Email privacy strikeout suspended

Wiretapping on demand


Privacy groups have succeeded in persuading a First Circuit Appeals Court to reopen a case with some nasty unintended consequences for email users. A June ruling inadvertently opened the door for spooks and Feds to snoop on email without a court order, but that's now been suspended, pending the hearing in December.

In US vs Councilman a court decided that when email providers made a copy of your email - even for a few milliseconds - the US Wiretap Act doesn't apply. The defendent, an email service provider who sought to examine the contents for commercial advantage - like Google with its new Gmail service, which scans the email so it can display context-based advertisements - was acquitted. The Wiretap Act required law enforcement officers to get a warrant to snoop on email. Since this was considered to apply only to electrons in transit, all of a sudden, they didn't have to.

"Extending the court's disturbing approach, an entire surveillance system wouldn't be considered interception if it were built into local mail processing," internet researcher Seth Finkelstein told us.

The Courts this week admitted as much when it said it needed to re-hear the arguments.

"It may well be that the protections of the Wiretap Act have been eviscerated as technology advances," noted the panel, which examined a brief filed by public interest groups including the Electronic Freedom Foundation and the American Library Association.

The First Circuit encompasses Maine, Massachusetts, New Hampshire and Rhode Island, but the case is being watched far beyond the Eastern seaboard. One of the arguments thrown back at privacy groups concerned about Google's "creepy" Gmail service was that people who didn't like the T&Cs should use another service. But this can only work for the sender: recipients would be obliged to firewall out any correspondents who uses a Gmail account, or in this case, anyone who lives in Maine or Massachusetts.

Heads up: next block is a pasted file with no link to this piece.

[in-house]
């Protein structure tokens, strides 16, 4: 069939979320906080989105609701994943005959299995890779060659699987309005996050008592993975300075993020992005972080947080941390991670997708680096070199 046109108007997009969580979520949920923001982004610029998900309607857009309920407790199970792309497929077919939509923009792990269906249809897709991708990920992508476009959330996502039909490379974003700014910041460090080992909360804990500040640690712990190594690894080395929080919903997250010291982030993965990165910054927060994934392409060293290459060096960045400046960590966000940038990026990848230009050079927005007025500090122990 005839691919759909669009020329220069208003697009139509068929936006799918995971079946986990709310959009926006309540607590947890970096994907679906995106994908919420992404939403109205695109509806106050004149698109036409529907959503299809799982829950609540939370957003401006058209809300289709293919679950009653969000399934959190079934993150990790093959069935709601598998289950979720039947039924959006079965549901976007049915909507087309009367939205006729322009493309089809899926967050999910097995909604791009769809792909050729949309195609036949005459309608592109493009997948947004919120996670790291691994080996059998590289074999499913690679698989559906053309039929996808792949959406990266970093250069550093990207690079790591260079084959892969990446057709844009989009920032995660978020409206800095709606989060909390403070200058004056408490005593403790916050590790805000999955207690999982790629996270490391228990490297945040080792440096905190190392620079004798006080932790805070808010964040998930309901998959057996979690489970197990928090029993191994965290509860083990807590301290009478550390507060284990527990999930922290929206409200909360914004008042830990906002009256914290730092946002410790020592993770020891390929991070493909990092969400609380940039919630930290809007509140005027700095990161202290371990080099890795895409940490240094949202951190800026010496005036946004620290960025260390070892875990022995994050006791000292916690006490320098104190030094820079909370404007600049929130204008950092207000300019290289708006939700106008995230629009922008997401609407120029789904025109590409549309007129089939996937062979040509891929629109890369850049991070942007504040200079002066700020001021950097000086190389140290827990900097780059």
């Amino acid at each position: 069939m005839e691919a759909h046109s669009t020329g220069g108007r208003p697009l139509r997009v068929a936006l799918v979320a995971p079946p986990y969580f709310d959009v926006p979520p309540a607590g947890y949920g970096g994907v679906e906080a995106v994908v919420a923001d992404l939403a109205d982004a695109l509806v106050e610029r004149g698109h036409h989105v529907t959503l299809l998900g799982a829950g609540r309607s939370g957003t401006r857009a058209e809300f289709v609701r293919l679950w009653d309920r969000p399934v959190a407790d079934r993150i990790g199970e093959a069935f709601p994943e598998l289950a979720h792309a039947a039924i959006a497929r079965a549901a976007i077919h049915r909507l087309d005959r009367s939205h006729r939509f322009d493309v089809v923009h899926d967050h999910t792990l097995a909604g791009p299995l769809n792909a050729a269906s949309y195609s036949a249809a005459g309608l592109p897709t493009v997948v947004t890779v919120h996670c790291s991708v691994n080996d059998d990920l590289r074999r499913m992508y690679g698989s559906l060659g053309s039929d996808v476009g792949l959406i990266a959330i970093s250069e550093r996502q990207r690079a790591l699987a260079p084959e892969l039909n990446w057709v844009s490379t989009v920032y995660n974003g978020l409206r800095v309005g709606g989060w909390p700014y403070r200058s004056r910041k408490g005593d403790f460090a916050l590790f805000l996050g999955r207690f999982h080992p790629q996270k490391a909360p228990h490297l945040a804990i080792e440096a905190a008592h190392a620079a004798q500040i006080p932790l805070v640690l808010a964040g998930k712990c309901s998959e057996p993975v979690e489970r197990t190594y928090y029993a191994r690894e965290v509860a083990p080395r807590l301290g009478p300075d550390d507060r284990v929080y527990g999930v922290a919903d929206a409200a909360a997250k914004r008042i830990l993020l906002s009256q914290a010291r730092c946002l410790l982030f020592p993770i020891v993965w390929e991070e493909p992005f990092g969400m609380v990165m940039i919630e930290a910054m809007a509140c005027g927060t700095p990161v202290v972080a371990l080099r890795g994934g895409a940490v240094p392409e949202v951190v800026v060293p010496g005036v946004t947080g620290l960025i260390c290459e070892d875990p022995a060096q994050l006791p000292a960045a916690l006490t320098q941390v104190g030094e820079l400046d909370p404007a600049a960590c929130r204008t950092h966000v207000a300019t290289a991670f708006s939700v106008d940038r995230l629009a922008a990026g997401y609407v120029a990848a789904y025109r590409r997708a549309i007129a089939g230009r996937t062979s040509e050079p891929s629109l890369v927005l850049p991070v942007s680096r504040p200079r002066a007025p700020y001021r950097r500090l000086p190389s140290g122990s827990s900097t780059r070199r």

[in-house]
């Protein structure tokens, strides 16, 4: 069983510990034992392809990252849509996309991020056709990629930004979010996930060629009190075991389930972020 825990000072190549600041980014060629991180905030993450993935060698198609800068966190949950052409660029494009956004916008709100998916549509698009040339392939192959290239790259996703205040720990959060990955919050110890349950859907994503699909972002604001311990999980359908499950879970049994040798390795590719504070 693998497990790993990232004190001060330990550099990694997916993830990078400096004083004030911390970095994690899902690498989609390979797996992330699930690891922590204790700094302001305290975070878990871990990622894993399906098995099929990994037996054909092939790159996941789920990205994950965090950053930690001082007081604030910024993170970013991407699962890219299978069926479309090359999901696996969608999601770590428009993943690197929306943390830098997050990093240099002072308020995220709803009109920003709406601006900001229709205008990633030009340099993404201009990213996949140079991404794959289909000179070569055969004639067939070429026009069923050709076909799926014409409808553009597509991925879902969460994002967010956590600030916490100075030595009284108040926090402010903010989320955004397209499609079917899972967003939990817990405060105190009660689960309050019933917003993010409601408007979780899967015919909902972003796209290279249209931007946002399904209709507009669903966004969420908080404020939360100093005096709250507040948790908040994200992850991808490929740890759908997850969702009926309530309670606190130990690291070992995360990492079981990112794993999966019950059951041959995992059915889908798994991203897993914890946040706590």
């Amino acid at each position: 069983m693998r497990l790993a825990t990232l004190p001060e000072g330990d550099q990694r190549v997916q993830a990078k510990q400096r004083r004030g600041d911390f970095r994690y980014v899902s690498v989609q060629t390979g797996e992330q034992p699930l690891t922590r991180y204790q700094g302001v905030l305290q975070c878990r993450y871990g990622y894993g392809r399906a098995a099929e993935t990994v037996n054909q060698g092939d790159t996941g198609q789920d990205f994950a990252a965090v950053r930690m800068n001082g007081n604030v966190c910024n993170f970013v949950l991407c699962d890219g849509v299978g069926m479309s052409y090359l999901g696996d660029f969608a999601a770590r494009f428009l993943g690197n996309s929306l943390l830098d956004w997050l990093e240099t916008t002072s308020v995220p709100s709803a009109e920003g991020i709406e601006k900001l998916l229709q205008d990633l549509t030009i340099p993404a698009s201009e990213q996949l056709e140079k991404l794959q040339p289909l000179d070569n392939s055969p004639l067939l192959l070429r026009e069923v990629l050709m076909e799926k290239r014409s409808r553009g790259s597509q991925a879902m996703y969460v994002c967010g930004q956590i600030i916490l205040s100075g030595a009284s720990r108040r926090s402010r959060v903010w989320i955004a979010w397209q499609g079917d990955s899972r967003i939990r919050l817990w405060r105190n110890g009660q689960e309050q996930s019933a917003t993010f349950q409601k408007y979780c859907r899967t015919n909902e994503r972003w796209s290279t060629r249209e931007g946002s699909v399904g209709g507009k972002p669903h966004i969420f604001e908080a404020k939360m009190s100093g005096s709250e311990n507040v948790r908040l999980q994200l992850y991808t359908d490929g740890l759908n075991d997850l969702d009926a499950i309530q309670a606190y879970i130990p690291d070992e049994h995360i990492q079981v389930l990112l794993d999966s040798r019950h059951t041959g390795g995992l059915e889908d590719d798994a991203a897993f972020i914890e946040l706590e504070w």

Writing here in June, the former head of the DoJ's computer crime division, Mark Rasch, warned against a parallel consequence raised by one of Googles' favorite assertions - that computers are making the decisions, not humans, removing it of responsibility.

"If a computer programmed by people learns the contents of a communication, and takes action based on what it learns, it invades privacy", he wrote.

"Google may also argue that its computers do not learn the contents of the message while in transmission but only contemporaneously with the recipient, making wiretap law inapplicable. That argument, while technically accurate, is somewhat fallacious. If taken to its logical extreme, electronic communications are never intercepted in transmission. The packets must be stopped to be read. Fundamentally, we should treat automated searches of contents as what they are: tools used by humans to find out more about what humans are doing, and provide that information to other humans."

Two bills were introduced in Congress to make peeking at temporarily stored email illegal, but with a potentially lucrative advertising market up for grabs, the subject is sure to feature more prominently.